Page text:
Tubali's trip : rethinking informality in the study of West African labour migrations
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This article focuses on the work and travels of Tubali, a Hausa-speaking migrant from the region of Tahoua in the Republic of Niger. In a journey that lasted four years and took him across Niger, Nigeria, Cameroun, Equatorial Guinea, Gabon and the Republic of the Congo, Tubali operated in contexts usually characterised as “informal”: he travelled without documents or work permits, and was supported by institutions that elude state control and yet grant access to financial resources, travel support and employment opportunities to travellers unable or unwilling to follow official avenues. These migrants rely on the operation of relationships that, in Tubali's case, are mostly impromptu, formed on the basis of shared ethnicity, religion and region of origin. This article interprets Tubali's trip in relation to the meanings attributed to this way of working and travelling in Tahoua's society. It investigates the conceptual and political consequences of characterising these migrants' practices as “informal” and discusses analytical alternatives.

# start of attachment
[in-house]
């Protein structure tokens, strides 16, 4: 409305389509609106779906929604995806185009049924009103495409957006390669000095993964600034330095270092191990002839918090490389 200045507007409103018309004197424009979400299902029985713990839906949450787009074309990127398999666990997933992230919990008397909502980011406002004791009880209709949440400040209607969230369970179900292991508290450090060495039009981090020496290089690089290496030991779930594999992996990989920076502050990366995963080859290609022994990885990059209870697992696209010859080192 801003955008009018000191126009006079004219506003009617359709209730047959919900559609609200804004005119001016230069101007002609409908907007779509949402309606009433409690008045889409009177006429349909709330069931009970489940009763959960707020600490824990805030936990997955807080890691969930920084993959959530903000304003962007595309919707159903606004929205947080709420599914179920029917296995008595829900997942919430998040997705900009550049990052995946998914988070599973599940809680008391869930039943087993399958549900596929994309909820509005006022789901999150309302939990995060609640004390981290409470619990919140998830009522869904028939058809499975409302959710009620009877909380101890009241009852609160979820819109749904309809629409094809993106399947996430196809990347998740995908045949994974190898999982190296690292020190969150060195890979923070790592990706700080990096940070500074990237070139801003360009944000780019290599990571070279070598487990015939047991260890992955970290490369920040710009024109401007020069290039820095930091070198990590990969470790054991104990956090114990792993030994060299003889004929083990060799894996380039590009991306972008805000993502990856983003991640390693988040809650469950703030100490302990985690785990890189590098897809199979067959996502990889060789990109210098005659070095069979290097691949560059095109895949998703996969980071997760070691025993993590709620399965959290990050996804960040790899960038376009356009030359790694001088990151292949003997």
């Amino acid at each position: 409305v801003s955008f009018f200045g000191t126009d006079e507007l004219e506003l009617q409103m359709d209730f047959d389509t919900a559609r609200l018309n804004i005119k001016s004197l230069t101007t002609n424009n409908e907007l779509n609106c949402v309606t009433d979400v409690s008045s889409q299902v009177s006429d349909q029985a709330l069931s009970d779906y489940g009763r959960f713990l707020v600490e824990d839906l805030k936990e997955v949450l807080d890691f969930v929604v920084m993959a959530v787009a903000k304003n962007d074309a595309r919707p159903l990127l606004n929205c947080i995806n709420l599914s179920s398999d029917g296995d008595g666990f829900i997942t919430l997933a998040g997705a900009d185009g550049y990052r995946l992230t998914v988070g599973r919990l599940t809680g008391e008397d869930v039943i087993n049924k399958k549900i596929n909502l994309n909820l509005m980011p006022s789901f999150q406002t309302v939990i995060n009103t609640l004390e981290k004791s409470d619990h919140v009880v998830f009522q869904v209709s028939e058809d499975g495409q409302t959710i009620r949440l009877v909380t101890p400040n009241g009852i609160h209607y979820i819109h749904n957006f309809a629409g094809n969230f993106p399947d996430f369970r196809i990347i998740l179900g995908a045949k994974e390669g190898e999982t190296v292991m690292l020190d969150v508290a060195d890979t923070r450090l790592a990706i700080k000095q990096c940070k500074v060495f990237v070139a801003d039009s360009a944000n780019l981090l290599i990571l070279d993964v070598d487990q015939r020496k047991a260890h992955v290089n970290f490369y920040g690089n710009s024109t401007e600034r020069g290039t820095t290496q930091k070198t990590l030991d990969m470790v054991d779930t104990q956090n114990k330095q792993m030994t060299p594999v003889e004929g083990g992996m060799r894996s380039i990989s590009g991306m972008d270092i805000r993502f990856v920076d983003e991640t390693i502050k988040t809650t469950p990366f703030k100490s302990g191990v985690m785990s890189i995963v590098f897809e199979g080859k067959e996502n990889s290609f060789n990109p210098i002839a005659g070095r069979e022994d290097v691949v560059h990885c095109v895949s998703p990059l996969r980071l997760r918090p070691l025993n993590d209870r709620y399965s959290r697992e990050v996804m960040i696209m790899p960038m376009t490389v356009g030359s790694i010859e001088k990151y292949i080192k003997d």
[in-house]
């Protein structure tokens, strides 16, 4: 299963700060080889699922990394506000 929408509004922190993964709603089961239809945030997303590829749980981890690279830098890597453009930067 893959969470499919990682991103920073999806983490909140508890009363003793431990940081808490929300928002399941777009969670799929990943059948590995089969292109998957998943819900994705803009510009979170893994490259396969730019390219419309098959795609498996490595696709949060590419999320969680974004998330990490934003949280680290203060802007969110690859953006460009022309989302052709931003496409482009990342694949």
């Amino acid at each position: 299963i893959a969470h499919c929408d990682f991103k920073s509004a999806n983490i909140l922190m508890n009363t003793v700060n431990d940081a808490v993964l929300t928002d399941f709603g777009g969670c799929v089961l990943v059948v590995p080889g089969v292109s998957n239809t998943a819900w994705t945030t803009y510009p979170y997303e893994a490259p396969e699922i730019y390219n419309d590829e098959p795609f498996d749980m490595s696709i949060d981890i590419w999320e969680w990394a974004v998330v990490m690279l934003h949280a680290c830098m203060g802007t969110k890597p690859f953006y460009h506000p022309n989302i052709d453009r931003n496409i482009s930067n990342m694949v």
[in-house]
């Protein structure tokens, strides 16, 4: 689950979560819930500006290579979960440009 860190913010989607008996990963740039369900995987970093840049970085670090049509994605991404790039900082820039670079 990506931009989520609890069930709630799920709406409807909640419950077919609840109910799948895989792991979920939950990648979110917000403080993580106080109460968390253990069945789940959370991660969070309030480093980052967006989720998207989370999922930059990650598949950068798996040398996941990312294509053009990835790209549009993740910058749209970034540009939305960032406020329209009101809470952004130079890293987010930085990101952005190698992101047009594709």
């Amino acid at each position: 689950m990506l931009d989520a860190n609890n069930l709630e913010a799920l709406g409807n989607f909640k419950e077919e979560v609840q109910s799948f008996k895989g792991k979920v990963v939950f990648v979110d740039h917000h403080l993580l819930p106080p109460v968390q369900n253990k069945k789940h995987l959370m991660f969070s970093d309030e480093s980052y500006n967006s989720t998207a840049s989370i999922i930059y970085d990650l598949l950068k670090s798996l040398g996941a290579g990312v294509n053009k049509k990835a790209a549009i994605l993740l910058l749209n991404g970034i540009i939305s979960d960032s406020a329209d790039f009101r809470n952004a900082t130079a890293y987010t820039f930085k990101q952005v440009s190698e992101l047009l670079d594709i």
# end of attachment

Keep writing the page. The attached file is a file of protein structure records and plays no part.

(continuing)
|Journal||Canadian Journal of African Studies|
|Early online date||5 Sep 2014|
|Publication status||Published - 2014|
- Tahoua, Ader, West Africa, Niger, Hausa, migration, informal economy